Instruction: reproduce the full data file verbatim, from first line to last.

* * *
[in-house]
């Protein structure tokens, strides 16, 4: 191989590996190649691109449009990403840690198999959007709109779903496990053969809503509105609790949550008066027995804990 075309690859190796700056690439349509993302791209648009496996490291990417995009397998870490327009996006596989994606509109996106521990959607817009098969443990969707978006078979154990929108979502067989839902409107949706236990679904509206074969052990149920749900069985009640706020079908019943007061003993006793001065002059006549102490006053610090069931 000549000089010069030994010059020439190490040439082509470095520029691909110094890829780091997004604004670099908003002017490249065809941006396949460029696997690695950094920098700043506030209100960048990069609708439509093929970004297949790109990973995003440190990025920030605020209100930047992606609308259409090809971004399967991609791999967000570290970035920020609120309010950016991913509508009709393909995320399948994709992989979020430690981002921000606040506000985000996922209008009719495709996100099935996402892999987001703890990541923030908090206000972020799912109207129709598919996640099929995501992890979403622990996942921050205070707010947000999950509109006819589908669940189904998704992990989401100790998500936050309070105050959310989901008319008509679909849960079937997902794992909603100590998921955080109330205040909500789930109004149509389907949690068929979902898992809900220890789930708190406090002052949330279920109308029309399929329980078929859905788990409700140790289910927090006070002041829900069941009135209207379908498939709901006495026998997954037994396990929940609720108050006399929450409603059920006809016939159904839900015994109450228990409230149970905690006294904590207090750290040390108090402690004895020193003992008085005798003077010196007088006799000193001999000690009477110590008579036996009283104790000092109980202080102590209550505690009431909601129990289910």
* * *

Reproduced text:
[in-house]
């Protein structure tokens, strides 16, 4: 191989590996190649691109449009990403840690198999959007709109779903496990053969809503509105609790949550008066027995804990 075309690859190796700056690439349509993302791209648009496996490291990417995009397998870490327009996006596989994606509109996106521990959607817009098969443990969707978006078979154990929108979502067989839902409107949706236990679904509206074969052990149920749900069985009640706020079908019943007061003993006793001065002059006549102490006053610090069931 000549000089010069030994010059020439190490040439082509470095520029691909110094890829780091997004604004670099908003002017490249065809941006396949460029696997690695950094920098700043506030209100960048990069609708439509093929970004297949790109990973995003440190990025920030605020209100930047992606609308259409090809971004399967991609791999967000570290970035920020609120309010950016991913509508009709393909995320399948994709992989979020430690981002921000606040506000985000996922209008009719495709996100099935996402892999987001703890990541923030908090206000972020799912109207129709598919996640099929995501992890979403622990996942921050205070707010947000999950509109006819589908669940189904998704992990989401100790998500936050309070105050959310989901008319008509679909849960079937997902794992909603100590998921955080109330205040909500789930109004149509389907949690068929979902898992809900220890789930708190406090002052949330279920109308029309399929329980078929859905788990409700140790289910927090006070002041829900069941009135209207379908498939709901006495026998997954037994396990929940609720108050006399929450409603059920006809016939159904839900015994109450228990409230149970905690006294904590207090750290040390108090402690004895020193003992008085005798003077010196007088006799000193001999000690009477110590008579036996009283104790000092109980202080102590209550505690009431909601129990289910």